77 km, 6 h 30 min ride time
We awoke to a few isolated bouts of rain and a collection of mosquitoes clinging to the outside of the tent at about 6 am. It appears that Labrador has mosquitoes in addition to black flies! It wasn’t nearly as warm as yesterday. Scott hoped that the rain would make the bugs go away – Becky knew better. The flies began to swarm us the moment we got out of our tent.
We gobbled down a quick snack and jumped onto the bikes. We were riding by 7 am – a record for us. Once we were moving the flies released their grip on us, and it was quite pleasant. Becky was still getting bitten occasionally under her head net, so Scott offered to trade. That only lasted about 30 minutes before he decided to actually fix the net, rather than suffering as Becky had been doing. Just after he stopped, another car stopped to take photos of us, and a lady with much nimbler fingers helped him re-feed the broken elastic through the channel. Re-tied, it was good as new.
We had been told by Cyril and Barb of a spring by the side of the road at around the 90 km mark, and were starting to run low on water, so starting at 90km were keeping a close eye. At 100km we were afraid we’d missed it, but fortunately Scott spotted it – signed by a rock with a white hardhat and orange spray paint. (for future reference it’s at N53.03909 W57.43160). We filled up all available water containers, since we weren’t sure if we would be camping tonight. This added an extra 8-9 litres to Scott’s load, which helped to slow him down on the climbs.
By 11 am, we were hungry and in need of a break. We came upon the intersection of the 516 and 510 (where the road will go to Goose Bay when it is complete) and found ourselves a flat place to set up our tent and have a cooked breakfast. Scott boiled the water while Becky set up the food inside the tent. It was nice to escape the bugs for a few minutes. Scott even found some ripe blueberries, which made a nice treat.
During lunch we had an animated discussion about how to proceed. Becky suggested that this really wasn’t fun and that we should hitch a ride with the first truck that could take us. We had only been passed by 3 vehicles all morning, so the options were limited. Scott wanted to keep riding, thinking we might make it to Cartwright if the road leveled out, and if not, at least we had enough water to camp and make dinner and breakfast, leaving a short ride tomorrow. At this point, Cartwright was still 90 km away, so we had a fair ways to go yet. We agreed to keep riding until 4:00, and keep an eye out for vehicles which could pick us up – leaving things to chance.
After our lunch break, the wind picked up and the flies fled. It was nice to ride without the bug nets over our heads. It didn’t get any flatter though, so riding to Cartwright today looked pretty unlikely.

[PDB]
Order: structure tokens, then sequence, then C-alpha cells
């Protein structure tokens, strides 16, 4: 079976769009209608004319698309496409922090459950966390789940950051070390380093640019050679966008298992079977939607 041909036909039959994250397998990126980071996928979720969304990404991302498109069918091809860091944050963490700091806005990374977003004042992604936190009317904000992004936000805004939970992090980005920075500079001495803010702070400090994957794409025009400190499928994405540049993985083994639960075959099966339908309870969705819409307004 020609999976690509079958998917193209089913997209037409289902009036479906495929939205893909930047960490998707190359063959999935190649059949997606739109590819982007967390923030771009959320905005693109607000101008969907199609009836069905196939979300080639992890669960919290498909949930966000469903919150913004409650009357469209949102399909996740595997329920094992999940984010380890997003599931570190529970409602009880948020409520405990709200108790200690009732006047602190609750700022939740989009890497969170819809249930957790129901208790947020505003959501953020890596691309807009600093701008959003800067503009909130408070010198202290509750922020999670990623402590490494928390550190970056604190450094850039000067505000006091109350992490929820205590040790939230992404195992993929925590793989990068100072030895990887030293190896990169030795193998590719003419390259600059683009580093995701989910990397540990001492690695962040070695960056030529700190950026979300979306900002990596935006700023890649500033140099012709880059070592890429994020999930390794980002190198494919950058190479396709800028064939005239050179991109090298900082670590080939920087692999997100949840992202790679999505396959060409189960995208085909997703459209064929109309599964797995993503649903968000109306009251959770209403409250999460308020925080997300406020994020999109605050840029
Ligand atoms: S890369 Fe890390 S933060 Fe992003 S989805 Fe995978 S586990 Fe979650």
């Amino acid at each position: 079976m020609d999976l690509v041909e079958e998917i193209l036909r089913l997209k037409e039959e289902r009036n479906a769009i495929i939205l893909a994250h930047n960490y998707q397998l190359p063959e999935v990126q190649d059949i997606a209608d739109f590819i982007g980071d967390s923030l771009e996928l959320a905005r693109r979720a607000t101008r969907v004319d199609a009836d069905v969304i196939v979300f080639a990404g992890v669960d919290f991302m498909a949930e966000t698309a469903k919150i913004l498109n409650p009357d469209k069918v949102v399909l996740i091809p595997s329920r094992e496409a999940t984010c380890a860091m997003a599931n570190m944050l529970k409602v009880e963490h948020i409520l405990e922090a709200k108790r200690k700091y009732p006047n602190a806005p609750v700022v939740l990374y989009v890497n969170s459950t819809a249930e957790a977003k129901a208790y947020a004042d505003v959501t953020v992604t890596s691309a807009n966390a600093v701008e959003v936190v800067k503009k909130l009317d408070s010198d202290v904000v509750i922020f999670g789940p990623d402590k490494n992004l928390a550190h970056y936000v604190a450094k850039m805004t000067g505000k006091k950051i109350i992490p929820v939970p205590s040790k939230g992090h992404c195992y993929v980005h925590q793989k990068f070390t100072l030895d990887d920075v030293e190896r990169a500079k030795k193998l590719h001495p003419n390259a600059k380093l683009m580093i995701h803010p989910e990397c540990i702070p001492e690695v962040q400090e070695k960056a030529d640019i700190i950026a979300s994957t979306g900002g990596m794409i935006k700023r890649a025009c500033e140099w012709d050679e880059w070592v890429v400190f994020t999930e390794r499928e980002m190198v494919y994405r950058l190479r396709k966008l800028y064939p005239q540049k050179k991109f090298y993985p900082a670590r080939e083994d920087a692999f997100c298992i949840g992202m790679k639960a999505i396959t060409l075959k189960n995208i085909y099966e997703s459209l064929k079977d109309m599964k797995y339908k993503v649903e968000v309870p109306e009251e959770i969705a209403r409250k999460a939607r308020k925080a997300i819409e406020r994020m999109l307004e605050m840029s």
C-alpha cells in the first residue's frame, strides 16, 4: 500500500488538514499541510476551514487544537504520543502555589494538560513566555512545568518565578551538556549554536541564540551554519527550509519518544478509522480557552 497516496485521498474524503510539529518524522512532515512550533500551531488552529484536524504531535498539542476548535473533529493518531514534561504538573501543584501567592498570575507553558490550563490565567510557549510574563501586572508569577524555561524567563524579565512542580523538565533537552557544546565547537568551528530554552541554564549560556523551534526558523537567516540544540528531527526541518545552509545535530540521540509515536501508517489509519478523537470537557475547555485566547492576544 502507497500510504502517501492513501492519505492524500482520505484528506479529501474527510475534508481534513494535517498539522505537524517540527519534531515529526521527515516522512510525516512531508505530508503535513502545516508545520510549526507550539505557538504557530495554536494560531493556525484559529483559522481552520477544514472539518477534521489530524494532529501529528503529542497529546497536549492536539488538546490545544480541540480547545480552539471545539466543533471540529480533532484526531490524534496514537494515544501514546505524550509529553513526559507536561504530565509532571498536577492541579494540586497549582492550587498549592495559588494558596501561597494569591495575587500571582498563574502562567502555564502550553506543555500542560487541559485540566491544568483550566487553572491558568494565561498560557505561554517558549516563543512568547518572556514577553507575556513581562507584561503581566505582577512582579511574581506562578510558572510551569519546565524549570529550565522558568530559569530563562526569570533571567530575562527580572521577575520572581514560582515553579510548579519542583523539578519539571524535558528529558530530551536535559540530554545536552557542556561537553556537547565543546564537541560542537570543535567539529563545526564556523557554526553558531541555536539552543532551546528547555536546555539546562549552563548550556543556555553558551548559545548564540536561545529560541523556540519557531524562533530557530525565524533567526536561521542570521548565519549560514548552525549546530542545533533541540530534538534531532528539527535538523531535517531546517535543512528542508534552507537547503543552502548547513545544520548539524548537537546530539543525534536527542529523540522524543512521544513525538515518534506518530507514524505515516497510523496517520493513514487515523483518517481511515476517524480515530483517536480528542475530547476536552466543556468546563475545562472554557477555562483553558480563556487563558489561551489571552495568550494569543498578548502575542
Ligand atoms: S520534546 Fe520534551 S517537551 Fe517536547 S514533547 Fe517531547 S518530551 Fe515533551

At one point Becky said to Scott “I feel like Paradise River has been 10 km away for the last 5 km”, Scott replied “That’s because it is still 11.5 km away”. At that point, Becky almost lost it, she was exhausted and getting frustrated with the slow pace on the dirt road, and the inaccurate road signs.
At 3:30 pm we passed a grater on the road. The fresh grade took the good road and made it not quite as nice for us on bikes. The road was smoother, but it meant that the road was more uniform and the soft spots and hard spots were not distinguishable. It still wasn’t as bad as the road yesterday, but further dispirited Becky. At 4:00 the grader operator caught up with us in his pickup truck. Once Becky spotted him in her rearview mirror, she stopped her bike and stuck out her thumb. “Peter the grader guy” stopped and was happy to give us a lift into Cartwright. Paradise River was still 10 km away and Cartwright was an additional 42 km from there. In his pickup truck we didn’t make it to Cartwright until 4:45 (just before the gas station closed). This was Peter’s last week as a grader operator, since the company he is working for lost the contract for road maintenance. He’s hoping the new company will need to hire him – there aren’t many people living here year-round who can drive the heavy equipment, but it’s the company building the road to Goose Bay who won the contract, and he hasn’t heard anything from his application yet. Good luck Peter!
Peter dropped us off at the hotel near the ferry, where we hoped to get a room for the night. Cartwright is a rather spread out town, covering more than 5 km of roads. There are two hotels, one near the ferry and the other a full 5 km away at the airport. Unfortunately, Kraig and Kara (folks from British Columbia on their honeymoon) took the last room just before we arrived. We called around to the B&Bs, but they were either closed or full. The other hotel only had 1 smoking room left. After our experience with a “just cleaned” smoking room in Oswego, we figured sleeping in our tent was a better option.
After an OK dinner at the Mug Up café, we hung around town visiting with various people and talking about our bikes, trying to kill time until it was late enough to set up our tent in the ferry terminal parking lot. When we mentioned our plans to Adrian and Joy, they invited us to camp in Adrian’s family’s backyard (now his brother Brian’s home). We were happy to accept a place that was a little more private than the ferry terminal and gave us a shed to store the bikes and some of our gear for the night. As an added benefit we had tea and a delightful visit with Adrian, Joy, and their little daughter Madison.